7 easy steps to knowing different forms of wheat and flour

July 29, 2015

Wheat is a dietary staple that forms the base of different types of flours and foods you probably have in your pantry. In order to put it to its best use, it pays to know about this basic food. These tips will explain the basics of wheat.

7 easy steps to knowing different forms of wheat and flour

1. Whole wheat flour basics

You can pick up whole wheat flour in coarse and fine varieties, roller milled or stone ground or a mixture of both as well as good, old-fashioned plain or self-raising. It gives products a more crumbly, dense texture than white flour or a mixture of whole wheat and white flours.

2. Basics of cornstarch

You use this as a thickener in your cooking. There are two types of cornstarch. True cornstarch is made from ground maize. Its substitute, wheaten corn flour, is separated from its protein component by mixing flour to a dough with water, then washing out the starch which is dried, milled to an even particle size and packed for sale.

3. Semolina basics

If you enjoy baking and making your own sauces, you probably have this in stock.  Semolina is used in cakes, breakfast cereals and sometimes as instant thickening for sauces and casseroles. It’s a coarsely milled endosperm or starch of hard wheat that is granular in appearance. It ranges in hue from clear yellow to beige in colour. Bright yellow semolina milled from durum wheat is used for making extruded pasta products such as macaroni and spaghetti.

4. Bran basics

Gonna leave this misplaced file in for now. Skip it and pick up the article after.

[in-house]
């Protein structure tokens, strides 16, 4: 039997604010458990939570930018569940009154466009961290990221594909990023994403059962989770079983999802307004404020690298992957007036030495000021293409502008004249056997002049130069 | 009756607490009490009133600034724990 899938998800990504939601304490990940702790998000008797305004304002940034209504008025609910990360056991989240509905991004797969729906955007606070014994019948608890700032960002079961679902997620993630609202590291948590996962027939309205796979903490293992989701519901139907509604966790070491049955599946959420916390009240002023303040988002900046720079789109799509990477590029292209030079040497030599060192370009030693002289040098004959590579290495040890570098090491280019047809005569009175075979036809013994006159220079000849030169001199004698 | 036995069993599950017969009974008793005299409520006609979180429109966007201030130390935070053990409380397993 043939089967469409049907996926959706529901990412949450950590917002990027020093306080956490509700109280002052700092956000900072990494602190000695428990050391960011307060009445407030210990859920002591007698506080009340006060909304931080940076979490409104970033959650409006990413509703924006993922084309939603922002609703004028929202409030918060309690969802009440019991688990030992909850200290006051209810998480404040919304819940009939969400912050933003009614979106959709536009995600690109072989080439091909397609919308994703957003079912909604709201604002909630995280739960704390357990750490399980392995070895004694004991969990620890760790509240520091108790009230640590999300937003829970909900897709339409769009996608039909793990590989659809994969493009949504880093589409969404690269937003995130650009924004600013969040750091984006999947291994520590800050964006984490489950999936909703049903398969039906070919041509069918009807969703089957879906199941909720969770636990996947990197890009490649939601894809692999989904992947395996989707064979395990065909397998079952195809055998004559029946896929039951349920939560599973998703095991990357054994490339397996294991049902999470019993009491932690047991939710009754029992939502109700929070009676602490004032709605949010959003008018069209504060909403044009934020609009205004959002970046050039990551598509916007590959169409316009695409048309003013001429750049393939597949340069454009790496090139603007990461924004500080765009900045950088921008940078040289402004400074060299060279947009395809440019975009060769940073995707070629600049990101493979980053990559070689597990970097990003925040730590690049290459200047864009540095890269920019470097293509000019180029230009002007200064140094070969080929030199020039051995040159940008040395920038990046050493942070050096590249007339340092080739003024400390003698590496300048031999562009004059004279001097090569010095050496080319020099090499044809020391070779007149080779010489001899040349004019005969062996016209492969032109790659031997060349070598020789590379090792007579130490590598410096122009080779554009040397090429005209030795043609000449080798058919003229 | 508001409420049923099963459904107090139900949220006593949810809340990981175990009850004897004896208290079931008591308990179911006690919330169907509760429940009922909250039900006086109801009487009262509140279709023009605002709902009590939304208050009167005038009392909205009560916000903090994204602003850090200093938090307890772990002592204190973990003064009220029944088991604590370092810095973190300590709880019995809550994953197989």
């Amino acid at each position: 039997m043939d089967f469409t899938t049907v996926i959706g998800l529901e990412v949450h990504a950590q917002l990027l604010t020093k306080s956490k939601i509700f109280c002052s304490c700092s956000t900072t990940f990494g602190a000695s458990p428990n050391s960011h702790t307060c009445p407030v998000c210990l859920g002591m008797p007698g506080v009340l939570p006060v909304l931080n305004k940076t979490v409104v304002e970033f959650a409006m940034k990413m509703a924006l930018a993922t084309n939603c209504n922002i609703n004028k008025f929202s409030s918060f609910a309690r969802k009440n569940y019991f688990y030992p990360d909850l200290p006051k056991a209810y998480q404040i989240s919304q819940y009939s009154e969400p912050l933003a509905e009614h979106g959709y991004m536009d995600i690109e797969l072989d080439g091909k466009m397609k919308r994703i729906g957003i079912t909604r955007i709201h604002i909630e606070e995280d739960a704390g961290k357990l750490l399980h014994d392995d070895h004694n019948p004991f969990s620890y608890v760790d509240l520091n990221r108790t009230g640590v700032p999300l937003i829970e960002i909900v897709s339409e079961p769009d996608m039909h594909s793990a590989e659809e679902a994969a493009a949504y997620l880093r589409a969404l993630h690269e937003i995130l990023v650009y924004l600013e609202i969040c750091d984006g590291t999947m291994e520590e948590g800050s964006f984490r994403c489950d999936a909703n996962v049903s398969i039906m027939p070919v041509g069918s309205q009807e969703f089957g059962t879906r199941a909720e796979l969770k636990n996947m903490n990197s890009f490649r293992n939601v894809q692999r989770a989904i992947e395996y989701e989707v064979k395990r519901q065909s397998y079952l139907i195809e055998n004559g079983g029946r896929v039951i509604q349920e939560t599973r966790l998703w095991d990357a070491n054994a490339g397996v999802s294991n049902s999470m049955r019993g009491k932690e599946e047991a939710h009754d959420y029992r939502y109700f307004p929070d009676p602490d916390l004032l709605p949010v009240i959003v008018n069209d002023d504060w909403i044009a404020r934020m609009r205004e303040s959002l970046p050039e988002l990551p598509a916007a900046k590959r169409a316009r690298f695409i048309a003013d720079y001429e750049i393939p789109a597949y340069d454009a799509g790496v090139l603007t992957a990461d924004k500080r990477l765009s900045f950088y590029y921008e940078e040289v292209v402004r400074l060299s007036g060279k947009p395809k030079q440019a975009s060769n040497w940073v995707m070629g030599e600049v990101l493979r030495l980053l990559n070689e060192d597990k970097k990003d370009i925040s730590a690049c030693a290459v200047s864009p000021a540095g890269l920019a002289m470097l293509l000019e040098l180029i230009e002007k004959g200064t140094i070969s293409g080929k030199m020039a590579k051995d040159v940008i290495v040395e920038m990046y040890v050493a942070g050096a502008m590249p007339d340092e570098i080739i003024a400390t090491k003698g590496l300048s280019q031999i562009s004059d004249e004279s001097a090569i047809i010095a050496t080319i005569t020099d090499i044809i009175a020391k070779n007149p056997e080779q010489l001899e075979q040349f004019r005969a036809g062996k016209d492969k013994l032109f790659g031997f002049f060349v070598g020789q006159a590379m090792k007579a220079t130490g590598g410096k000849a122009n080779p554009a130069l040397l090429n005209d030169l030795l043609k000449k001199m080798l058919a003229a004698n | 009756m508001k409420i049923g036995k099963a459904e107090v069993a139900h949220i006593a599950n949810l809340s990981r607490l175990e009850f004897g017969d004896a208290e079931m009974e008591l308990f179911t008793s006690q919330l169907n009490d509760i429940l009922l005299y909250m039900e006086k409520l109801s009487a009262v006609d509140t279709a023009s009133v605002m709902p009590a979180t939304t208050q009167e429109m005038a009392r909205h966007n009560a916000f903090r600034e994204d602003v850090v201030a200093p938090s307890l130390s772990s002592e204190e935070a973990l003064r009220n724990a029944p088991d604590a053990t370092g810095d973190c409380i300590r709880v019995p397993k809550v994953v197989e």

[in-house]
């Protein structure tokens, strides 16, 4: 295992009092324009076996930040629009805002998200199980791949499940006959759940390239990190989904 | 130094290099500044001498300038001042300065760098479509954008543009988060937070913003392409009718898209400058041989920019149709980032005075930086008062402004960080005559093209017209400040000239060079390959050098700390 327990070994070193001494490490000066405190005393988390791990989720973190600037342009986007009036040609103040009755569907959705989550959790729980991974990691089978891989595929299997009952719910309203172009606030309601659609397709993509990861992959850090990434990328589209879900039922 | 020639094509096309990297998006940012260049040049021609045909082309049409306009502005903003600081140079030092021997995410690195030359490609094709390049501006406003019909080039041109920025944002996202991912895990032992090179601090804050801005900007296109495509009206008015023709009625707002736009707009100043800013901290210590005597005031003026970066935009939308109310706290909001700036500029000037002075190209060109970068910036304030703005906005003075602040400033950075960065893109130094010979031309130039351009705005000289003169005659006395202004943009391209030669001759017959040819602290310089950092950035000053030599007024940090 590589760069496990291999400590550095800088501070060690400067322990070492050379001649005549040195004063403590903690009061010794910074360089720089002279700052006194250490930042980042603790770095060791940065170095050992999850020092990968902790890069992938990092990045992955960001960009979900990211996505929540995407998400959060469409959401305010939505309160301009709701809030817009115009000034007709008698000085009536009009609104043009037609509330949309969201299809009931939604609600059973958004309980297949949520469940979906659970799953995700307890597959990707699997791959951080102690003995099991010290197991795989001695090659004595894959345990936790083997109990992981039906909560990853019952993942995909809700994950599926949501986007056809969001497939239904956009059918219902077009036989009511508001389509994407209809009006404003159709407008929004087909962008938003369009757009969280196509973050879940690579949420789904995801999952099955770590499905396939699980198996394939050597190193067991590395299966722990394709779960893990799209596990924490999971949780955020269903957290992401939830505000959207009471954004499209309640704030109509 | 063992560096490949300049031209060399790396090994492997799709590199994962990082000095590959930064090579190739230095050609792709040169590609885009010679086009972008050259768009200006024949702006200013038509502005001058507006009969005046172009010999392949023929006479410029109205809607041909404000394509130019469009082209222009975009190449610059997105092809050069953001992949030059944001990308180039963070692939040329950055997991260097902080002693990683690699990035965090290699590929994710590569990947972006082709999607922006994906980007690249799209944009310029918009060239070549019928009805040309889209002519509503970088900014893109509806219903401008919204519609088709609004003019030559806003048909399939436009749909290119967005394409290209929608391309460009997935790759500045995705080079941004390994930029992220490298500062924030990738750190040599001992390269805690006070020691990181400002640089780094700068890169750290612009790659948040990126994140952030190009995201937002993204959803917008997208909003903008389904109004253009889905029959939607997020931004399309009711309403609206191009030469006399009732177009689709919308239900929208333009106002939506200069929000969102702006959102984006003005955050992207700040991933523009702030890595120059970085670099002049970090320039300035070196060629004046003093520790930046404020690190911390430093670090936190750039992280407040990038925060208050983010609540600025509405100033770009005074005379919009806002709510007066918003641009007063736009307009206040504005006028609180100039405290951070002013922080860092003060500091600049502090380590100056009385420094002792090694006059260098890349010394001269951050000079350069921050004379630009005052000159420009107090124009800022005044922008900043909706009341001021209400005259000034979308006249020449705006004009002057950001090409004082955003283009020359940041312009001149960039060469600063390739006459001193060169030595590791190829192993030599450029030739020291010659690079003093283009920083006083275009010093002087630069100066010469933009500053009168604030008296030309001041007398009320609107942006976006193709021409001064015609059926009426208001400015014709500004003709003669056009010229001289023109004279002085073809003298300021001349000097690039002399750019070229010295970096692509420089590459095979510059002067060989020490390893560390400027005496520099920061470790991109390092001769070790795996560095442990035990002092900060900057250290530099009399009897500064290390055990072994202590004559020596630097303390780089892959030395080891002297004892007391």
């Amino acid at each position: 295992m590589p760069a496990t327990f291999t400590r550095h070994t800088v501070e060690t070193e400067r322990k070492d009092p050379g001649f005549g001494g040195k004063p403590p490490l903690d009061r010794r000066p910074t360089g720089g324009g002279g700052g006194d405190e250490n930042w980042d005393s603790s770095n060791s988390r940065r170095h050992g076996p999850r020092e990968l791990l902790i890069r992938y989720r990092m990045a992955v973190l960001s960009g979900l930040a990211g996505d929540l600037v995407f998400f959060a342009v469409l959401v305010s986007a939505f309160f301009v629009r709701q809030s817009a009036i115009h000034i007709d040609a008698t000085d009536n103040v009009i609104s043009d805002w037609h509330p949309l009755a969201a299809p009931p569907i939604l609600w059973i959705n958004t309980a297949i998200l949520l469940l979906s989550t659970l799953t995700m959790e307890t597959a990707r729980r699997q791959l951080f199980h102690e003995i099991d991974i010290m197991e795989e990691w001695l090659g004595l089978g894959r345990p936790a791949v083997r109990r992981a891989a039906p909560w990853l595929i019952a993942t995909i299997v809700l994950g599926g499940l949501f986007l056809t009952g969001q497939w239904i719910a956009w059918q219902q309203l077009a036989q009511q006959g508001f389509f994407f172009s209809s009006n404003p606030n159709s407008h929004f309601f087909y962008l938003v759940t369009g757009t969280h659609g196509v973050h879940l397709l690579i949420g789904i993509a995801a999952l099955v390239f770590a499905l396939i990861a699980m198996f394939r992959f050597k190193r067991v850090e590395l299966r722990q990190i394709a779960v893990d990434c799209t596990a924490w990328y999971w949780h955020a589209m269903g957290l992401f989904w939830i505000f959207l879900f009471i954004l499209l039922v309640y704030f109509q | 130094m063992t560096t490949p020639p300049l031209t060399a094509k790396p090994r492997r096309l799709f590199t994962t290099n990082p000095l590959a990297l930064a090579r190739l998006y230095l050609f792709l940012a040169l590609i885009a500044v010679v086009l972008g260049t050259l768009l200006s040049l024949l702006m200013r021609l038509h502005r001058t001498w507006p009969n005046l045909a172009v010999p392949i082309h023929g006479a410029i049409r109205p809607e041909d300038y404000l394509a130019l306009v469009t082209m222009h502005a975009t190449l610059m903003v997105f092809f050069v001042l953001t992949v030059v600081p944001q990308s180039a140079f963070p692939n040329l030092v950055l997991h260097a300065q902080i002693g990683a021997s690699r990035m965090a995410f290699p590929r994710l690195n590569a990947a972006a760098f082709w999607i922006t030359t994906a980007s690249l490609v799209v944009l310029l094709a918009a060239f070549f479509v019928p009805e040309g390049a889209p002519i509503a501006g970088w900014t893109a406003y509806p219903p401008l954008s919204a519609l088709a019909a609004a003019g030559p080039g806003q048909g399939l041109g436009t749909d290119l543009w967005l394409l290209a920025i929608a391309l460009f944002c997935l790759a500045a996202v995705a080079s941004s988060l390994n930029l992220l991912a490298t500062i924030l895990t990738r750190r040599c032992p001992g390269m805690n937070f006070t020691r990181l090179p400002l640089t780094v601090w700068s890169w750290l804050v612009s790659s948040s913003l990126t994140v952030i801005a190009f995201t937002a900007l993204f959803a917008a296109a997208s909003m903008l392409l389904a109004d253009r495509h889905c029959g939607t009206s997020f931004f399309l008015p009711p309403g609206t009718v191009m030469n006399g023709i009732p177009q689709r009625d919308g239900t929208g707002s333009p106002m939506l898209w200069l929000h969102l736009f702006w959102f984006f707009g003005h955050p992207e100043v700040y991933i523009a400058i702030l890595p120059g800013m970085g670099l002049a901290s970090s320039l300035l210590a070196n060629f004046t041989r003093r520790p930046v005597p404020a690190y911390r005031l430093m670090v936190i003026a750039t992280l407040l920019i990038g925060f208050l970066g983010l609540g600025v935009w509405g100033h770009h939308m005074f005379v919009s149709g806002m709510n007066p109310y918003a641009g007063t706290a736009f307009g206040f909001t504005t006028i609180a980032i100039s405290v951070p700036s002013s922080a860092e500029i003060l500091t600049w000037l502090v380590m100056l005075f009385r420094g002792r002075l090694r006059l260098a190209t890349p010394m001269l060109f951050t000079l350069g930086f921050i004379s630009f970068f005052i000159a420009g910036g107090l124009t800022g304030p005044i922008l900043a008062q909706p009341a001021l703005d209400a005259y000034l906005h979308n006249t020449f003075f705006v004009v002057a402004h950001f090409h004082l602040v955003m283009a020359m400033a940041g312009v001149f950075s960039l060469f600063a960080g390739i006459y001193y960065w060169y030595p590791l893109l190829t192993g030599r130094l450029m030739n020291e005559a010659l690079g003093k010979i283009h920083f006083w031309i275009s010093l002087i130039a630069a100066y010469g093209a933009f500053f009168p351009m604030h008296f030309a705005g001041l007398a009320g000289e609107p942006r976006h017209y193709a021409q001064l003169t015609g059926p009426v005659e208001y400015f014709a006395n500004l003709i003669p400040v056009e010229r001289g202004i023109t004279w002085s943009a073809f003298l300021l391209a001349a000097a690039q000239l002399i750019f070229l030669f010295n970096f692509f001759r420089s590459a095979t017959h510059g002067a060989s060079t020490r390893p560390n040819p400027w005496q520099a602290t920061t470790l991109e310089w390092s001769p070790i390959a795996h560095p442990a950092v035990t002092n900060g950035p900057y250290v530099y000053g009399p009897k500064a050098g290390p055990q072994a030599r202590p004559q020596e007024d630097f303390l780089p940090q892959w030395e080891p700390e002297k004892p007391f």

Bran is the coarse outer layer of the wheat grain that is removed during the early stages of milling. Bran contains fibre, iron, thiamin and magnesium and has excellent laxative properties. Millers' bran, otherwise known as unprocessed bran, and bran breakfast cereals are the most concentrated sources of cereal fibre. Bran is also included in some kinds of muesli.

5. Wheat germ

The germ of the wheat grain is removed from the kernel during the milling of white flour. Wheat germ is the richest natural source of vitamin E and a good source of B-group vitamins. It is often used to supplement breakfast cereals. It is high in fat and you should refrigerate it in hot weather.

6. Basics of cracked or kibbled wheat

These are great for soaking and adding texture to doughs and flavour to mixed-grain breads. How they’re made is during the early stages of milling the wheat grains are cracked and broken open.

7. Basics of pasta

Macaroni, spaghetti and other pastas are traditionally made from high-protein durum wheat that is milled into semolina, mixed to a very stiff dough with water, extruded under pressure into the desired shape and then dried. You’ve probably noticed that pastas made from durum semolina retain their shape during cooking. Pastas made from other wheats tend to lose texture and shape on standing after cooking.

Easy wheats and flours

Knowing your wheats whether forming the base of four or other foods in your cupboard helps you to eat and cook much better. These tips will give you the knowledge to make the most of what you have in stock for nutritious and delicious meals.


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